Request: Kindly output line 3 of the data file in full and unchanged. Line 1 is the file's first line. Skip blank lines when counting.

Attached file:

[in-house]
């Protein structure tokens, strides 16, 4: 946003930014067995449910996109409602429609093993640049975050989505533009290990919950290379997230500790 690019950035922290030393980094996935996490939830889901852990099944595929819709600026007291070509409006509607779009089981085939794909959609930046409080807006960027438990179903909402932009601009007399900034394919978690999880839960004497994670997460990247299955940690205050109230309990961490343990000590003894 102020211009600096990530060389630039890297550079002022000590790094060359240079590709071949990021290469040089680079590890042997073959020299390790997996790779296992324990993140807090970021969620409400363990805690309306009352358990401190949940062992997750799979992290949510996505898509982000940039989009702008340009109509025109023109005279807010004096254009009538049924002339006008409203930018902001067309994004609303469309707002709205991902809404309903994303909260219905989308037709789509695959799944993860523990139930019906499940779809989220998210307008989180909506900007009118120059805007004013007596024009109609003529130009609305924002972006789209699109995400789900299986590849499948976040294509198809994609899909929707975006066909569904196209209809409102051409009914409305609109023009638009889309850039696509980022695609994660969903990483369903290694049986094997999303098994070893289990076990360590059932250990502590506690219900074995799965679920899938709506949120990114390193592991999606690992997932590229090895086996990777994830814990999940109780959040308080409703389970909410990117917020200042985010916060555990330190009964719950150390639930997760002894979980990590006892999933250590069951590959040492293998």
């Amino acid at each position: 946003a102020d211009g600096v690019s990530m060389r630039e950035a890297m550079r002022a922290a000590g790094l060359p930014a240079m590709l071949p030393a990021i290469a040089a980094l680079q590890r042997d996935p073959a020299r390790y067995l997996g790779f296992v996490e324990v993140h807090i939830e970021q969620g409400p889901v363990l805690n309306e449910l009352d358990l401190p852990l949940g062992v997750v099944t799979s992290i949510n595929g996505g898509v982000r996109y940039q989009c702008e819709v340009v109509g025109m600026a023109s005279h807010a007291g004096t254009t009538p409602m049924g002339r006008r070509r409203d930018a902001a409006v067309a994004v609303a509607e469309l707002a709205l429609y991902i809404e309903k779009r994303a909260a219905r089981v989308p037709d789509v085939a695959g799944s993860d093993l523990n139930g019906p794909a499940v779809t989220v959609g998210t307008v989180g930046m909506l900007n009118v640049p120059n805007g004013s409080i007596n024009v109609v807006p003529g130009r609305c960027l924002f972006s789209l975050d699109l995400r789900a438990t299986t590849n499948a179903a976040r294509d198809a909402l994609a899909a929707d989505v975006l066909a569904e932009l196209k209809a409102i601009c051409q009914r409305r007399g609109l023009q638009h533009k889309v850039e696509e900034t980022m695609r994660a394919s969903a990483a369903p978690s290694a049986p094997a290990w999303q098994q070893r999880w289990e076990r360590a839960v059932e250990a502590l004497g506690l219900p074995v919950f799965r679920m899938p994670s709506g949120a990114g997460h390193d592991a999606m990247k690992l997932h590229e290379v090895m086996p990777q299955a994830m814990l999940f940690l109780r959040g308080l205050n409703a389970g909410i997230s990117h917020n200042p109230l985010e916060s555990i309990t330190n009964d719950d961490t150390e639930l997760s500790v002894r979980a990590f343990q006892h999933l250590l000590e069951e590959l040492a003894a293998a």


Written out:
């Amino acid at each position: 946003a102020d211009g600096v690019s990530m060389r630039e950035a890297m550079r002022a922290a000590g790094l060359p930014a240079m590709l071949p030393a990021i290469a040089a980094l680079q590890r042997d996935p073959a020299r390790y067995l997996g790779f296992v996490e324990v993140h807090i939830e970021q969620g409400p889901v363990l805690n309306e449910l009352d358990l401190p852990l949940g062992v997750v099944t799979s992290i949510n595929g996505g898509v982000r996109y940039q989009c702008e819709v340009v109509g025109m600026a023109s005279h807010a007291g004096t254009t009538p409602m049924g002339r006008r070509r409203d930018a902001a409006v067309a994004v609303a509607e469309l707002a709205l429609y991902i809404e309903k779009r994303a909260a219905r089981v989308p037709d789509v085939a695959g799944s993860d093993l523990n139930g019906p794909a499940v779809t989220v959609g998210t307008v989180g930046m909506l900007n009118v640049p120059n805007g004013s409080i007596n024009v109609v807006p003529g130009r609305c960027l924002f972006s789209l975050d699109l995400r789900a438990t299986t590849n499948a179903a976040r294509d198809a909402l994609a899909a929707d989505v975006l066909a569904e932009l196209k209809a409102i601009c051409q009914r409305r007399g609109l023009q638009h533009k889309v850039e696509e900034t980022m695609r994660a394919s969903a990483a369903p978690s290694a049986p094997a290990w999303q098994q070893r999880w289990e076990r360590a839960v059932e250990a502590l004497g506690l219900p074995v919950f799965r679920m899938p994670s709506g949120a990114g997460h390193d592991a999606m990247k690992l997932h590229e290379v090895m086996p990777q299955a994830m814990l999940f940690l109780r959040g308080l205050n409703a389970g909410i997230s990117h917020n200042p109230l985010e916060s555990i309990t330190n009964d719950d961490t150390e639930l997760s500790v002894r979980a990590f343990q006892h999933l250590l000590e069951e590959l040492a003894a293998a």